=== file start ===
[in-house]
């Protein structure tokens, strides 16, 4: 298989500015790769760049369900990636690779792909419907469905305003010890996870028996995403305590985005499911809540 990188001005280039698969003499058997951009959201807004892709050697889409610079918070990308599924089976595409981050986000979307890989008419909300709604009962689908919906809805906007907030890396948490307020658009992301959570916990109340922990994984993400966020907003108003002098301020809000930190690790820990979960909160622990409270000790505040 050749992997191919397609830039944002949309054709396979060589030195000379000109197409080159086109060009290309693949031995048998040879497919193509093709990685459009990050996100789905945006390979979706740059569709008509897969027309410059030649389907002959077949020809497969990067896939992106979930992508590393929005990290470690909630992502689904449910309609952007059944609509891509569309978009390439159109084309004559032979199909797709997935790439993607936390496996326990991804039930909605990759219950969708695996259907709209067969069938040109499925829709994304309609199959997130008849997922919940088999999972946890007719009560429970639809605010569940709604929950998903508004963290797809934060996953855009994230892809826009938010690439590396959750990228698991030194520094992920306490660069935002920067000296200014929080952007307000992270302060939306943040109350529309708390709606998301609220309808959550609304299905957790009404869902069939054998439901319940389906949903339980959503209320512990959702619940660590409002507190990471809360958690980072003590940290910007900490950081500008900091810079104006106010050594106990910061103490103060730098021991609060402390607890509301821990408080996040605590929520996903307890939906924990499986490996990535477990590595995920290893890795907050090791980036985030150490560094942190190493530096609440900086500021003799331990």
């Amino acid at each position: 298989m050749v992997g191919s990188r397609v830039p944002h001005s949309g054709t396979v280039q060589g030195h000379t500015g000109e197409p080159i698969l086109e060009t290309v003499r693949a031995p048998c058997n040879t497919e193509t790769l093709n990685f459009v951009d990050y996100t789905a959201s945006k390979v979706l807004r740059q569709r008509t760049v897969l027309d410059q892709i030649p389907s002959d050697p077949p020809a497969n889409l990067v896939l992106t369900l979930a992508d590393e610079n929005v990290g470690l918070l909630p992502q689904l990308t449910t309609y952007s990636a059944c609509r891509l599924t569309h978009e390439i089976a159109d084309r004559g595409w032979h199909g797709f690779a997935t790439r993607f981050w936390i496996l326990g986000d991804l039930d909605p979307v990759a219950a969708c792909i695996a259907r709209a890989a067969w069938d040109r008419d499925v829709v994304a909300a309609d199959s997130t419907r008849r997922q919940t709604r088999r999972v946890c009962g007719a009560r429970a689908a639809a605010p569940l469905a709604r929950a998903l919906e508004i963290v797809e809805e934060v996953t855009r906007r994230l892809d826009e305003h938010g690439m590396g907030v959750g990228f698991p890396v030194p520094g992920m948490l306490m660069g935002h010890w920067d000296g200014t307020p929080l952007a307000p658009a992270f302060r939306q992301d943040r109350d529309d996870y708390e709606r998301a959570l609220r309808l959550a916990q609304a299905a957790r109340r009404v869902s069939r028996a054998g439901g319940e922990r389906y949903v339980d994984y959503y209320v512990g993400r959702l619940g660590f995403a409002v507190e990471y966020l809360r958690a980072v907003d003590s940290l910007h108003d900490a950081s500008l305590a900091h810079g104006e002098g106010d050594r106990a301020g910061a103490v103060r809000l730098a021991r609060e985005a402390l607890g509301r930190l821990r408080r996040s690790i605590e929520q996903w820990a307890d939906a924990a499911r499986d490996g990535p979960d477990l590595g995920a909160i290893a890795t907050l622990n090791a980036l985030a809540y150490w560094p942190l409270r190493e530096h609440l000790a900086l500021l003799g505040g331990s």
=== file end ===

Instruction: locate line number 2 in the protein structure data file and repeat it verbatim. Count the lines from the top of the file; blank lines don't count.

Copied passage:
């Protein structure tokens, strides 16, 4: 298989500015790769760049369900990636690779792909419907469905305003010890996870028996995403305590985005499911809540 990188001005280039698969003499058997951009959201807004892709050697889409610079918070990308599924089976595409981050986000979307890989008419909300709604009962689908919906809805906007907030890396948490307020658009992301959570916990109340922990994984993400966020907003108003002098301020809000930190690790820990979960909160622990409270000790505040 050749992997191919397609830039944002949309054709396979060589030195000379000109197409080159086109060009290309693949031995048998040879497919193509093709990685459009990050996100789905945006390979979706740059569709008509897969027309410059030649389907002959077949020809497969990067896939992106979930992508590393929005990290470690909630992502689904449910309609952007059944609509891509569309978009390439159109084309004559032979199909797709997935790439993607936390496996326990991804039930909605990759219950969708695996259907709209067969069938040109499925829709994304309609199959997130008849997922919940088999999972946890007719009560429970639809605010569940709604929950998903508004963290797809934060996953855009994230892809826009938010690439590396959750990228698991030194520094992920306490660069935002920067000296200014929080952007307000992270302060939306943040109350529309708390709606998301609220309808959550609304299905957790009404869902069939054998439901319940389906949903339980959503209320512990959702619940660590409002507190990471809360958690980072003590940290910007900490950081500008900091810079104006106010050594106990910061103490103060730098021991609060402390607890509301821990408080996040605590929520996903307890939906924990499986490996990535477990590595995920290893890795907050090791980036985030150490560094942190190493530096609440900086500021003799331990």